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Bebop Spoken There

Rickie Lee Jones: "There's lots of music and not so much celebrity. I guess I'll stay here [New Orleans] for a while if it doesn't get washed away in the flood." - (The Observer 18.04.21)

Archive quotes.

The Things They Say!

Hudson Music: Lance's "Bebop Spoken Here" is one of the heaviest and most influential jazz blogs in the UK.

Rupert Burley (Dynamic Agency): "BSH just goes from strength to strength".

'606' Club: "A toast to Lance Liddle of the terrific jazz blog 'Bebop Spoken Here'"

The Strictly Smokin' Big Band included Be Bop Spoken Here (sic) in their 5 Favourite Jazz Blogs.

Postage

13,107 (and counting) posts since we started blogging 13 years ago. 526 of them this year alone and, so far, 81 this month (April 16).

Bar Manager Required

The Jazz Co-op are looking for an experienced bar manager who can be available to start when The Globe reopens in May.

Preference will be given to a suitably qualified person who lives relatively near to The Globe, 11 Railway St., Newcastle NE4 7AD.

Interested parties please follow this link.

Coming soon ...

April 29: Vieux Carré Jazzmen are back at The Holystone.

May 20 Maine Street Jazzmen are back at Sunniside Social Club.
May 23: Vieux Carré Hot Four are back at The Spanish City.

June 2: Vieux Carré Jazzmen are back at Cullercoats Crescent Club.
June 7: Jazz in the Afternoon are back at Cullercoats Crescent Club.

Saturday, April 02, 2016

Soundbone @ The Jazz Café. April 1

Chris Grieve (trombone & electronics), Graeme Stephen (guitar & loops) & David Carnegie (drums)
(Review by Russell/photo courtesy of Mike Tilley)
A fleet of trucks, three executive tour buses and a road crew working around the clock to ensure the show would start on time. The band arrived by executive helicopter, a limo on the tarmac to whisk them to the venue. Fans queued around the block, stage door security tight, this promised to be some gig.
And so it was…autumn 1972, Newcastle City Hall, Led Zeppelin. Black Dog, Dazed and Confused, Whole Lotta Love. Fast forward to spring 2016, Zeppelin were in town again at the Jazz Café. This time the boys arrived by car, carried their gear upstairs, soundchecked then went for a pint. Grieve, Stephen and Carnegie are Soundbone.  Soundbone plays Led Zep is the gig. Three jazz musicians playing heavy rock, an unlikely prospect, potentially a horror show. No fear of that. Black Dog, the first tune of the night and, perhaps, the best of the night. Grieve, Stephen and Carnegie are top flight players and this ‘project’ is a fun occasion revisiting the back catalogue of the behemoth that was Led Zeppelin. Zillions of watts condensed; processed via a twenty-first century box of tricks on the floor, the music of Soundbone is a rearrangement of familiar riffs. Drummer David Carnegie, once of this parish, did John Bonham proud on a monstrous Moby Dick. DC arranged Misty Mountain Hop and the trio closed the first set with a sprawling Communication Breakdown.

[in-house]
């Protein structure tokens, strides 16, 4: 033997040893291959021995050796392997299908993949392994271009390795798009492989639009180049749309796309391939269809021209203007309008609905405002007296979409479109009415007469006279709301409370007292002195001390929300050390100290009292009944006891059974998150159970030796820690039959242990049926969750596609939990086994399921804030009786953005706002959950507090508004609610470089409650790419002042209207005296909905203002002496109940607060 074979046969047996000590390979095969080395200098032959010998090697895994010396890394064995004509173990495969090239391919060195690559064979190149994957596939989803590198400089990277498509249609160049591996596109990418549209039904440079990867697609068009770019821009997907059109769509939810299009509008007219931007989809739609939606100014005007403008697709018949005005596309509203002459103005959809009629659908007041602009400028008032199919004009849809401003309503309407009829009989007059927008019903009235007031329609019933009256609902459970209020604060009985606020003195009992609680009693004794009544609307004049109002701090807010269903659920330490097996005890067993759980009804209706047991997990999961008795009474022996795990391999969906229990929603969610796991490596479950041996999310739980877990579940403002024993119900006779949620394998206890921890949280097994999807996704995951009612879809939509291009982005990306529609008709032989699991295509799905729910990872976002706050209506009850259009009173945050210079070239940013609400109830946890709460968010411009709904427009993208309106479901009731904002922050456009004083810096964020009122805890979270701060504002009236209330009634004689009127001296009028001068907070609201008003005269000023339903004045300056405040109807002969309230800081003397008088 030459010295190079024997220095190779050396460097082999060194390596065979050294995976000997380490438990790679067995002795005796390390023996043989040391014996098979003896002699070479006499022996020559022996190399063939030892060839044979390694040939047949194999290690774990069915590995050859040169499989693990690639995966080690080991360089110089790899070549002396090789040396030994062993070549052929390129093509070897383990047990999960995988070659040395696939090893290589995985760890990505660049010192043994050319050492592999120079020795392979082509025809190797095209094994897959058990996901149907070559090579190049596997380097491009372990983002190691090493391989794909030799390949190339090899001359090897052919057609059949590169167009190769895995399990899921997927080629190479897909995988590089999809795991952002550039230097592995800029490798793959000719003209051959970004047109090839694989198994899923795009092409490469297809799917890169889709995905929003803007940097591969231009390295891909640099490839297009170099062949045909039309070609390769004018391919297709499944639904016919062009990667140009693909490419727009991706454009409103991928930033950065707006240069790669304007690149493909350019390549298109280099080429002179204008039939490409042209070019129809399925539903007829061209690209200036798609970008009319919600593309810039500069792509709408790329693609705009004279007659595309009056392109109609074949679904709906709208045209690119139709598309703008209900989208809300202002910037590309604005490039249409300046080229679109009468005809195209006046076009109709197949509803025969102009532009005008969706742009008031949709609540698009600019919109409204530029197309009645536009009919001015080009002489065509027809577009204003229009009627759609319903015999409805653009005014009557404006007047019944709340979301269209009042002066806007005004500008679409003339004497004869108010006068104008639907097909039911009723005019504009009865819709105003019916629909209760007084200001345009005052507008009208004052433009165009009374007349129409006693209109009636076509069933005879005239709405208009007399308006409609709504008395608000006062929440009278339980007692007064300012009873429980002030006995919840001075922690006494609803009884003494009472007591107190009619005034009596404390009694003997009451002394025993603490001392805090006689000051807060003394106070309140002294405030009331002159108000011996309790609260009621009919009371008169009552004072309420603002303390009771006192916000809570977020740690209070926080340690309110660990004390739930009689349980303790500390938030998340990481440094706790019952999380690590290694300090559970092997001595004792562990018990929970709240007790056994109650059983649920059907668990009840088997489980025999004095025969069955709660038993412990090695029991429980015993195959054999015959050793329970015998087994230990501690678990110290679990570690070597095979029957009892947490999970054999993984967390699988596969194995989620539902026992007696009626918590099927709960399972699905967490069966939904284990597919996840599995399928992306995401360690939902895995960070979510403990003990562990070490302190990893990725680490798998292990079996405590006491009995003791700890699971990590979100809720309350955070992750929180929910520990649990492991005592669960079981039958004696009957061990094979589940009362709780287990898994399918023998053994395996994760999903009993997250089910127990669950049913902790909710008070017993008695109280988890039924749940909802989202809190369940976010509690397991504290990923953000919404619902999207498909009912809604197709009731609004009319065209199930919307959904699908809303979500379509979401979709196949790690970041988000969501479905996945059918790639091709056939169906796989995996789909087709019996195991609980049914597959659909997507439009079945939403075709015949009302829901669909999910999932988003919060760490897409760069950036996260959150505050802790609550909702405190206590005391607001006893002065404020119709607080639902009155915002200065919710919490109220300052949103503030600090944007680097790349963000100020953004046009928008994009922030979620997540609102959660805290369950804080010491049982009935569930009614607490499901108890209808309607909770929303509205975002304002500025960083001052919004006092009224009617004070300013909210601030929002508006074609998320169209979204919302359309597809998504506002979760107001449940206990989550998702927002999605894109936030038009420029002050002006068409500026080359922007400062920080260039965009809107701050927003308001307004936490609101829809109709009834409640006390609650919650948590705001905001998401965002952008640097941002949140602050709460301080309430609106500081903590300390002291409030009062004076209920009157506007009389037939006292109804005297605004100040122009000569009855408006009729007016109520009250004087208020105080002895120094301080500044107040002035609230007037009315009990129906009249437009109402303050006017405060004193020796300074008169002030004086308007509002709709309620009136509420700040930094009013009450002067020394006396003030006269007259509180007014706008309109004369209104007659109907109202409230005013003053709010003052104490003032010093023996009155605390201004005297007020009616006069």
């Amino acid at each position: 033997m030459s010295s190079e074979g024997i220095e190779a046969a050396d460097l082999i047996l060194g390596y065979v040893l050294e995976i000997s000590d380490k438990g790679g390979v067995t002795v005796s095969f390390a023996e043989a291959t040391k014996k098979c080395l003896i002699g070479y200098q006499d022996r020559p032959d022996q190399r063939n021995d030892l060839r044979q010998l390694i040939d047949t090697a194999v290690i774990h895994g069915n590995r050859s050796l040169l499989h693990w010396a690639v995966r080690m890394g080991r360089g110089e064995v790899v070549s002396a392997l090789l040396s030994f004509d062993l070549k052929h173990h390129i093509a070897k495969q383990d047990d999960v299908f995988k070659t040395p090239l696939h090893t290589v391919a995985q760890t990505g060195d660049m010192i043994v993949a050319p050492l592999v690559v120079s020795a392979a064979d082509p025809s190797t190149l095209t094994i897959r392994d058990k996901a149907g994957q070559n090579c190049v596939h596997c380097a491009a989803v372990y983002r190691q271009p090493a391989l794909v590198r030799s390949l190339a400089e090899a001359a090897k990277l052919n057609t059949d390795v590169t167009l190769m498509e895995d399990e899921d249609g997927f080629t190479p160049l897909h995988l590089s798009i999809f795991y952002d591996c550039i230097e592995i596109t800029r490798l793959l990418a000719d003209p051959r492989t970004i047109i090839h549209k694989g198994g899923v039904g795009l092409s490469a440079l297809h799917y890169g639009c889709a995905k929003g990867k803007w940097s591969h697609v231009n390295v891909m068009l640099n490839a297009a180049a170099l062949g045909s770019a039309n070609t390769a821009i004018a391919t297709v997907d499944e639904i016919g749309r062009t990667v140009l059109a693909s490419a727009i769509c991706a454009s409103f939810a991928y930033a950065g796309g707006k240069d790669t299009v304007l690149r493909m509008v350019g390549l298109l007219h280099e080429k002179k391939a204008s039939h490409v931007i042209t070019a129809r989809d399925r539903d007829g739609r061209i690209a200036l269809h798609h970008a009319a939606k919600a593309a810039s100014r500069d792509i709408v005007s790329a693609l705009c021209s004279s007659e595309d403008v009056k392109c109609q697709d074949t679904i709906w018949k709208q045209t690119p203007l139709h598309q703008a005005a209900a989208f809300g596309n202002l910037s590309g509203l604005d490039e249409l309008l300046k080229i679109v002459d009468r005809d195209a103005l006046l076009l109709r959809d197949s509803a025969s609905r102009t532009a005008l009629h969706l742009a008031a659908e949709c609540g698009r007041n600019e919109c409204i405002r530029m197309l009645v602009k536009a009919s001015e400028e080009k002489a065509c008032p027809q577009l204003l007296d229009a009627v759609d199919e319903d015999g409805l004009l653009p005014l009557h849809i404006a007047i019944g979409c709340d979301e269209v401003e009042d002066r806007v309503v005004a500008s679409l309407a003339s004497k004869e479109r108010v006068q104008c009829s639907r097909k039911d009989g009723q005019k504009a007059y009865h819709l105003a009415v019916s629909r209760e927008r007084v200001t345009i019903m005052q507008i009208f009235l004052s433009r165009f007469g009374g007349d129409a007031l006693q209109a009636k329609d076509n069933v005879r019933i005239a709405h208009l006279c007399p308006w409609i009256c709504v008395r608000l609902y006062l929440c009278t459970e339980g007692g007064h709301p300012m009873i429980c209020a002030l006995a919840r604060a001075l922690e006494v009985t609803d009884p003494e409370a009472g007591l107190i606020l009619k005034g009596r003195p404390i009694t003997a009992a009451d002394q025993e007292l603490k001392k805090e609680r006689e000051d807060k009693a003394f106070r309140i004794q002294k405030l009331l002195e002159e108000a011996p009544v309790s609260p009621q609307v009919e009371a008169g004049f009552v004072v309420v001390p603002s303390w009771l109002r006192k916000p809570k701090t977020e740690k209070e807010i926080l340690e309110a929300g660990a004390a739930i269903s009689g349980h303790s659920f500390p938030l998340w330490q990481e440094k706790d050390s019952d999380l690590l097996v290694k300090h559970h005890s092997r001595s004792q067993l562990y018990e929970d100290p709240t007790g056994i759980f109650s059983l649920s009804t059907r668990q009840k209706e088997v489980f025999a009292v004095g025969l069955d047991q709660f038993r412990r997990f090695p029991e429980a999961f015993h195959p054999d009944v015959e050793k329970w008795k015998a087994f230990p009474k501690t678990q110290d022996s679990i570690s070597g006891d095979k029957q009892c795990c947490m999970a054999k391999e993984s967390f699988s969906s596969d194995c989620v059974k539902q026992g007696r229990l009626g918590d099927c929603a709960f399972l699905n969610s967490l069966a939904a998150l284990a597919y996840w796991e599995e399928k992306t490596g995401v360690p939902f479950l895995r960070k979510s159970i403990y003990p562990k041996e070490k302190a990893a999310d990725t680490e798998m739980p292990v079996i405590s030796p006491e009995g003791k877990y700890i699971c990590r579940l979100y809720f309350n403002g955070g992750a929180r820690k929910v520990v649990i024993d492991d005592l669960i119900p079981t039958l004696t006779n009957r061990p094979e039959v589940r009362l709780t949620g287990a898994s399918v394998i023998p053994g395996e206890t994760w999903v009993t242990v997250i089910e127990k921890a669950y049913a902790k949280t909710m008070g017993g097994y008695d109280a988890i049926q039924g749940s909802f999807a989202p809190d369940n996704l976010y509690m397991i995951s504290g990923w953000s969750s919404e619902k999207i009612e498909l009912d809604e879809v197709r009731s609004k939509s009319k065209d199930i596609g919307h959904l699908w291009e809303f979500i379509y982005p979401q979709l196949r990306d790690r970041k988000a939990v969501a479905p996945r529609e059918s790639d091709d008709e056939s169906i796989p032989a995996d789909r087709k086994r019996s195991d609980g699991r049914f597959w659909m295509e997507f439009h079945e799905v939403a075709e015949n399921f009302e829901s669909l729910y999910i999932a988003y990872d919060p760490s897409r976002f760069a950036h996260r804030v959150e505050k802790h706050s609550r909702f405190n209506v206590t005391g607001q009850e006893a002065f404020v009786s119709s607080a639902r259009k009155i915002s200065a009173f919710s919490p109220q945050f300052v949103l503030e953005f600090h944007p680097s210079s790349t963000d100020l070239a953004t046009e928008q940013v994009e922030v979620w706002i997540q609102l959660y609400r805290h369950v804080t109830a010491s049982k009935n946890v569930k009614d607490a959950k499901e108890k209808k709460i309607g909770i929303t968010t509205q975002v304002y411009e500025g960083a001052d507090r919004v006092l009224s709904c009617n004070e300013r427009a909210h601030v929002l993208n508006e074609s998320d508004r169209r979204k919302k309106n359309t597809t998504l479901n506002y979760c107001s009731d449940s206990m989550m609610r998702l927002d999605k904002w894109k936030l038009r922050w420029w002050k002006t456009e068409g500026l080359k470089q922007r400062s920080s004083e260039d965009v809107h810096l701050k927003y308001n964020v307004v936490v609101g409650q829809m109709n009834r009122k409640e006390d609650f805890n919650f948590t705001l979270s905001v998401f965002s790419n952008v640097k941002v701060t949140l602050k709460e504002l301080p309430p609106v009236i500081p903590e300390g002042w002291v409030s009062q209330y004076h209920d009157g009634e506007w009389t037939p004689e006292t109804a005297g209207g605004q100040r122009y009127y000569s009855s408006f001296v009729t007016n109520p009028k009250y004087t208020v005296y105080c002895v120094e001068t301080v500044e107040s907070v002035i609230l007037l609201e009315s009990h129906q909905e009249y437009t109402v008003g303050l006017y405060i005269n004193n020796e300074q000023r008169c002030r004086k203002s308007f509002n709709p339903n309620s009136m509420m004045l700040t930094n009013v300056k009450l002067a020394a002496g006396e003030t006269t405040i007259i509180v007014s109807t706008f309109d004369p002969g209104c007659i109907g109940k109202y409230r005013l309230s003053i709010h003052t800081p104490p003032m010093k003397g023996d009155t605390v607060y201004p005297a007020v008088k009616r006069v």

The trombone, electronics and vocals of unlikely front man Chris Grieve provided a jazz and rock audience – the Led Zep tag an attraction for some – a focal point. Solos, such as they were, traded with the undemonstrative Graeme Stephen. The seated guitarist played another blinder. Seen and heard in various combos – NeWt, Breach and Celtic outfits – a more self-effacing musician you couldn’t wish to meet. This Soundbone gig found him in tremendous form; improviser, rhythm meister, rocking out. Immigrant Song, Heartbreaker, the West Coast hippie trailblazer Going to California, the audience knew them all. Chris Grieve detached his clip mic to vocally devour Living Loving Maid (She’s Just a Woman) to end a marvellous evening. The missing Zeppelin fans would have got this – heavy rock reworked (Zeppelin were a blues band in essence), the tunes largely intact, so, what’s not to like? The Soundbone boys are busy people. Their Led Zeppelin set is an oh so rare gig, so, the next time they’re in town, be there.           
Russell.

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